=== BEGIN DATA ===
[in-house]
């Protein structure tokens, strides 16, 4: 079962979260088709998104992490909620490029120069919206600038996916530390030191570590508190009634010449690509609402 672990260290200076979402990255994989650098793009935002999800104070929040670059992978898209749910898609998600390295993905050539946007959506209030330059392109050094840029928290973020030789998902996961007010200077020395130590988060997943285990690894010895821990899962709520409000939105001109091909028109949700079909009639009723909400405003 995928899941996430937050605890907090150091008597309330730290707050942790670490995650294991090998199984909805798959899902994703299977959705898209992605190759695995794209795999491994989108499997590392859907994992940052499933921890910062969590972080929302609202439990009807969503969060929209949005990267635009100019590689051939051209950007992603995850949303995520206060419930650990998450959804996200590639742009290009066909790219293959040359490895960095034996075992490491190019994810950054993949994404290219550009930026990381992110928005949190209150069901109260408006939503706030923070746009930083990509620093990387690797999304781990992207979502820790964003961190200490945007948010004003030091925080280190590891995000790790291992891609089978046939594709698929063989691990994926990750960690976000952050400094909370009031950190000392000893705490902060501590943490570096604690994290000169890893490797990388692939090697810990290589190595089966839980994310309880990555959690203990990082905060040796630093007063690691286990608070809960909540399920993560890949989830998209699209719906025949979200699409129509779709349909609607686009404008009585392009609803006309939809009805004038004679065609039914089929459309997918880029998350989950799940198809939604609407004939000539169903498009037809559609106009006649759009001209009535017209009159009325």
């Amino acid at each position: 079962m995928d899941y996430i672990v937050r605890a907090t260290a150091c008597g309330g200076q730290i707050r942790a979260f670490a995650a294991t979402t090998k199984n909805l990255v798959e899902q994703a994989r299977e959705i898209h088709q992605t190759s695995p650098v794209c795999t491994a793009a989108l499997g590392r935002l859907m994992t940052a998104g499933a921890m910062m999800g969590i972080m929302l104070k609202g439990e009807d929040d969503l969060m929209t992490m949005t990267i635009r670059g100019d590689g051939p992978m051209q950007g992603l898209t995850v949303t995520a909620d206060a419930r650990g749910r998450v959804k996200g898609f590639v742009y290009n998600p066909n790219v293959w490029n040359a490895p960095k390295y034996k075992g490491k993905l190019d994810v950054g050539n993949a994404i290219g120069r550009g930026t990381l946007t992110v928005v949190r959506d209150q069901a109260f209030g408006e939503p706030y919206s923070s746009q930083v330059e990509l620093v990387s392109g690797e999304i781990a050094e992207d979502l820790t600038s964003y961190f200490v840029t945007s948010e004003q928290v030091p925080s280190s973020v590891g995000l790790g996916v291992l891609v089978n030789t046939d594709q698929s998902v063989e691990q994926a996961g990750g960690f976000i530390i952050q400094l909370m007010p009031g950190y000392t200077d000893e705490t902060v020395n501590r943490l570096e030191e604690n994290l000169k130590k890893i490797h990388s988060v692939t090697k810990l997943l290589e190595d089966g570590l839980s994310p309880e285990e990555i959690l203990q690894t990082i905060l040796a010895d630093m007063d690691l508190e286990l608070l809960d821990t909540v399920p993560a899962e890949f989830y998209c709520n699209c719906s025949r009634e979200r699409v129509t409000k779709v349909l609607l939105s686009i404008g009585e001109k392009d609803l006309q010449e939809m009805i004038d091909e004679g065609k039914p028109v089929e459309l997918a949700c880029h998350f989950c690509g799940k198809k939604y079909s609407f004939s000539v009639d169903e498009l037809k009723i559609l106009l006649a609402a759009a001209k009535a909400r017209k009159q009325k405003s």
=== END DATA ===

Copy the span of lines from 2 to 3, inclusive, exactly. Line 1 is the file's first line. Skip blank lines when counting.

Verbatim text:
């Protein structure tokens, strides 16, 4: 079962979260088709998104992490909620490029120069919206600038996916530390030191570590508190009634010449690509609402 672990260290200076979402990255994989650098793009935002999800104070929040670059992978898209749910898609998600390295993905050539946007959506209030330059392109050094840029928290973020030789998902996961007010200077020395130590988060997943285990690894010895821990899962709520409000939105001109091909028109949700079909009639009723909400405003 995928899941996430937050605890907090150091008597309330730290707050942790670490995650294991090998199984909805798959899902994703299977959705898209992605190759695995794209795999491994989108499997590392859907994992940052499933921890910062969590972080929302609202439990009807969503969060929209949005990267635009100019590689051939051209950007992603995850949303995520206060419930650990998450959804996200590639742009290009066909790219293959040359490895960095034996075992490491190019994810950054993949994404290219550009930026990381992110928005949190209150069901109260408006939503706030923070746009930083990509620093990387690797999304781990992207979502820790964003961190200490945007948010004003030091925080280190590891995000790790291992891609089978046939594709698929063989691990994926990750960690976000952050400094909370009031950190000392000893705490902060501590943490570096604690994290000169890893490797990388692939090697810990290589190595089966839980994310309880990555959690203990990082905060040796630093007063690691286990608070809960909540399920993560890949989830998209699209719906025949979200699409129509779709349909609607686009404008009585392009609803006309939809009805004038004679065609039914089929459309997918880029998350989950799940198809939604609407004939000539169903498009037809559609106009006649759009001209009535017209009159009325």
């Amino acid at each position: 079962m995928d899941y996430i672990v937050r605890a907090t260290a150091c008597g309330g200076q730290i707050r942790a979260f670490a995650a294991t979402t090998k199984n909805l990255v798959e899902q994703a994989r299977e959705i898209h088709q992605t190759s695995p650098v794209c795999t491994a793009a989108l499997g590392r935002l859907m994992t940052a998104g499933a921890m910062m999800g969590i972080m929302l104070k609202g439990e009807d929040d969503l969060m929209t992490m949005t990267i635009r670059g100019d590689g051939p992978m051209q950007g992603l898209t995850v949303t995520a909620d206060a419930r650990g749910r998450v959804k996200g898609f590639v742009y290009n998600p066909n790219v293959w490029n040359a490895p960095k390295y034996k075992g490491k993905l190019d994810v950054g050539n993949a994404i290219g120069r550009g930026t990381l946007t992110v928005v949190r959506d209150q069901a109260f209030g408006e939503p706030y919206s923070s746009q930083v330059e990509l620093v990387s392109g690797e999304i781990a050094e992207d979502l820790t600038s964003y961190f200490v840029t945007s948010e004003q928290v030091p925080s280190s973020v590891g995000l790790g996916v291992l891609v089978n030789t046939d594709q698929s998902v063989e691990q994926a996961g990750g960690f976000i530390i952050q400094l909370m007010p009031g950190y000392t200077d000893e705490t902060v020395n501590r943490l570096e030191e604690n994290l000169k130590k890893i490797h990388s988060v692939t090697k810990l997943l290589e190595d089966g570590l839980s994310p309880e285990e990555i959690l203990q690894t990082i905060l040796a010895d630093m007063d690691l508190e286990l608070l809960d821990t909540v399920p993560a899962e890949f989830y998209c709520n699209c719906s025949r009634e979200r699409v129509t409000k779709v349909l609607l939105s686009i404008g009585e001109k392009d609803l006309q010449e939809m009805i004038d091909e004679g065609k039914p028109v089929e459309l997918a949700c880029h998350f989950c690509g799940k198809k939604y079909s609407f004939s000539v009639d169903e498009l037809k009723i559609l106009l006649a609402a759009a001209k009535a909400r017209k009159q009325k405003s």